A new study has found that the size of a man’s testicles has an influence on how good a father he tends to be. According to the study, which was conducted by researchers of Emory University in Atlanta, US, and published in Proceedings of the National Academy of Sciences, those with smaller testicles tend to be better parents than those with large ones. The researchers argue that this occurs because of an evolutionary trade off—either focus on mating or put that energy into raising children.
A total of 70 men were studied for this research. They were all living with their partners and had children aged between one and two. The researchers probed the men on details of their parenting. They also showed the men photographs of their children and analysed their brain activity while they were doing so, by using an MRI scanner. The researchers then measured the participants’ testicles, and from their blood samples measured their testosterone levels. The sizes of their testicles varied considerably—from those that were a little more than a tablespoon in volume to those as large as a quarter cup.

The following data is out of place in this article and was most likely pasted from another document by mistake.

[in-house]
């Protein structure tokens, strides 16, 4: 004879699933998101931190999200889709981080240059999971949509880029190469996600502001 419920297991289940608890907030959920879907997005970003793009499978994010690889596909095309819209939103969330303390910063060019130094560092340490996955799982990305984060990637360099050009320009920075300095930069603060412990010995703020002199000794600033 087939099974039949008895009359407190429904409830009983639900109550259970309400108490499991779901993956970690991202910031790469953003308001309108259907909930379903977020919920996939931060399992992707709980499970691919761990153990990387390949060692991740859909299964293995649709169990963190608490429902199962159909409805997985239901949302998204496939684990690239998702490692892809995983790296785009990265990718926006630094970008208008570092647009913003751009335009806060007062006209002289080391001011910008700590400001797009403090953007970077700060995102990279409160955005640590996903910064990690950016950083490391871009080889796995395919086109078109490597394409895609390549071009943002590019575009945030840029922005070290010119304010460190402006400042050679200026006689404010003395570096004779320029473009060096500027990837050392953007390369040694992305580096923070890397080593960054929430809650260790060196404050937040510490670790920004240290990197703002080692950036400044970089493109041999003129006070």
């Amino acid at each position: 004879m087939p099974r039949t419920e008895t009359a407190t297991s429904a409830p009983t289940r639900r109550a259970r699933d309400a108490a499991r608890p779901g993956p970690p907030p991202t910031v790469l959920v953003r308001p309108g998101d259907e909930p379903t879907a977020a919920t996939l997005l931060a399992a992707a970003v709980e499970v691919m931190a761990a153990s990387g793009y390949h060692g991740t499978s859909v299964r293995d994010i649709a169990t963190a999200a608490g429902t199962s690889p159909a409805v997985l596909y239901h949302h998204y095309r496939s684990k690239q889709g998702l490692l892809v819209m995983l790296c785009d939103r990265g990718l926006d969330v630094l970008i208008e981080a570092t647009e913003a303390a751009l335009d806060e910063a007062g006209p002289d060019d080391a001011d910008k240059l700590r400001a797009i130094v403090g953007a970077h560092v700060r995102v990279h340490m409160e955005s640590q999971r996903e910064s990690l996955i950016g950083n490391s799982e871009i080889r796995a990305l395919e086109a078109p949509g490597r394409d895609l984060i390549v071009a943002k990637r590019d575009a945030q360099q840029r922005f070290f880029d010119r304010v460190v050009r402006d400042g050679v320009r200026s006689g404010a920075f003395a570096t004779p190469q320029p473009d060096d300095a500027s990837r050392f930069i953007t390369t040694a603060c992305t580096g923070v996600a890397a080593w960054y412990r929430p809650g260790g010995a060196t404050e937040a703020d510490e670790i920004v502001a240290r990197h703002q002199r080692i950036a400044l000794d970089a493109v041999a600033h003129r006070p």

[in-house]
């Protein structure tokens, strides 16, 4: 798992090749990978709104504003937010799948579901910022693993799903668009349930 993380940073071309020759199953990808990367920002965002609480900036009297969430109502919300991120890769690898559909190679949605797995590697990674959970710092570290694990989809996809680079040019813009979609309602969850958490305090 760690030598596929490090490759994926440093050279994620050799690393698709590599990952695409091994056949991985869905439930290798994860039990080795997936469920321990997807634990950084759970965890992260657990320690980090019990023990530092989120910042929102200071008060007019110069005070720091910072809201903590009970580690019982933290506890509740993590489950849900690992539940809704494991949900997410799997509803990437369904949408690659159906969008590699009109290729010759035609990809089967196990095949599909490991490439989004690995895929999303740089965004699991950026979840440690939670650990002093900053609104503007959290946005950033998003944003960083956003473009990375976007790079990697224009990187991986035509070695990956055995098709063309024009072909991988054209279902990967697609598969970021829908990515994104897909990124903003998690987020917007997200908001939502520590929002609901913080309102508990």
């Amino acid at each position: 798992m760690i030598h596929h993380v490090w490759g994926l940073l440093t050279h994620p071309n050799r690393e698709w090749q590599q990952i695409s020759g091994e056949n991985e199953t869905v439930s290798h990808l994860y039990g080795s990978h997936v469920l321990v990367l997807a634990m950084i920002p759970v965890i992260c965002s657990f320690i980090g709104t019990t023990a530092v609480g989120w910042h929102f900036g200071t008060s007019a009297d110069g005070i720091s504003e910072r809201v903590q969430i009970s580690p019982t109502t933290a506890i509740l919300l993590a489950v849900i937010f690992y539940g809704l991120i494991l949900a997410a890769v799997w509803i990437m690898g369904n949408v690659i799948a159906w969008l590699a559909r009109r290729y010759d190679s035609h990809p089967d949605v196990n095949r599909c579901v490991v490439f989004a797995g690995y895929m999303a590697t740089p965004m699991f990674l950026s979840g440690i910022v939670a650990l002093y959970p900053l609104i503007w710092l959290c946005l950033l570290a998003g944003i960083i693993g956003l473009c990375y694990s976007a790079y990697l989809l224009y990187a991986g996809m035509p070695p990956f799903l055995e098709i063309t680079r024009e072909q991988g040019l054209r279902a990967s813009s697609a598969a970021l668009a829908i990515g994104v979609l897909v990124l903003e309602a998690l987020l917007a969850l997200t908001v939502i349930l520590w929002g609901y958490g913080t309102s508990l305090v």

MRI scans revealed that those with smaller testicles tended to display a greater response in the reward area of the brain than those with larger ones upon seeing their children’s faces. The interviews with the men and their partners also revealed that those with smaller testicles were more active in carrying out parenting duties. The men with bigger testicles had a relatively hands-off parenting style. They also tended to have higher testosterone levels.
The researchers claim that larger testicles are linked with higher testosterone levels and sperm counts as well as increased promiscuity.
Thus some men are biologically predisposed to being poor fathers. They argue that their findings suggest that humans are subject to an evolutionary principle called Life History Theory. This theory states that males tend to make a trade-off between investing their effort in fertilising females and helping rear offspring. The study, however, assumes that testes size does not change after becoming a father. However, many people believe that men’s testicles shrink with age and their testosterone levels go down once they become fathers.